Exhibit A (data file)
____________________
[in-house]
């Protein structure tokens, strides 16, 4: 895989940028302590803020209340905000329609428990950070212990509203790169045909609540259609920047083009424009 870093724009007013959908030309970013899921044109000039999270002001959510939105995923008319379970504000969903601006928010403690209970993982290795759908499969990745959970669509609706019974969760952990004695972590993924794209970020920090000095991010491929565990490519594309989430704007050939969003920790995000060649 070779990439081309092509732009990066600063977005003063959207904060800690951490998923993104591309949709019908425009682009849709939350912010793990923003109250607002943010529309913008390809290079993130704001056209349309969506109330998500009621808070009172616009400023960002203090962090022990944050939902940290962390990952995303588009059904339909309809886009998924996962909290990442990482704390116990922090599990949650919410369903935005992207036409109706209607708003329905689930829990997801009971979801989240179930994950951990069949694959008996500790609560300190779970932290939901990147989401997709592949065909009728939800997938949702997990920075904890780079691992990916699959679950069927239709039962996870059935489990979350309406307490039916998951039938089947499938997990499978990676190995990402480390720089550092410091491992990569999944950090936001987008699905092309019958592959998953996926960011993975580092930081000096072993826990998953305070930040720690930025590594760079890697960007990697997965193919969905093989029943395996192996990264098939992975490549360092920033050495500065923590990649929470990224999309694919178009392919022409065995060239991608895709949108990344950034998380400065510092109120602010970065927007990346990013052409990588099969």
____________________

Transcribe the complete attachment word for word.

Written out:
[in-house]
């Protein structure tokens, strides 16, 4: 895989940028302590803020209340905000329609428990950070212990509203790169045909609540259609920047083009424009 870093724009007013959908030309970013899921044109000039999270002001959510939105995923008319379970504000969903601006928010403690209970993982290795759908499969990745959970669509609706019974969760952990004695972590993924794209970020920090000095991010491929565990490519594309989430704007050939969003920790995000060649 070779990439081309092509732009990066600063977005003063959207904060800690951490998923993104591309949709019908425009682009849709939350912010793990923003109250607002943010529309913008390809290079993130704001056209349309969506109330998500009621808070009172616009400023960002203090962090022990944050939902940290962390990952995303588009059904339909309809886009998924996962909290990442990482704390116990922090599990949650919410369903935005992207036409109706209607708003329905689930829990997801009971979801989240179930994950951990069949694959008996500790609560300190779970932290939901990147989401997709592949065909009728939800997938949702997990920075904890780079691992990916699959679950069927239709039962996870059935489990979350309406307490039916998951039938089947499938997990499978990676190995990402480390720089550092410091491992990569999944950090936001987008699905092309019958592959998953996926960011993975580092930081000096072993826990998953305070930040720690930025590594760079890697960007990697997965193919969905093989029943395996192996990264098939992975490549360092920033050495500065923590990649929470990224999309694919178009392919022409065995060239991608895709949108990344950034998380400065510092109120602010970065927007990346990013052409990588099969």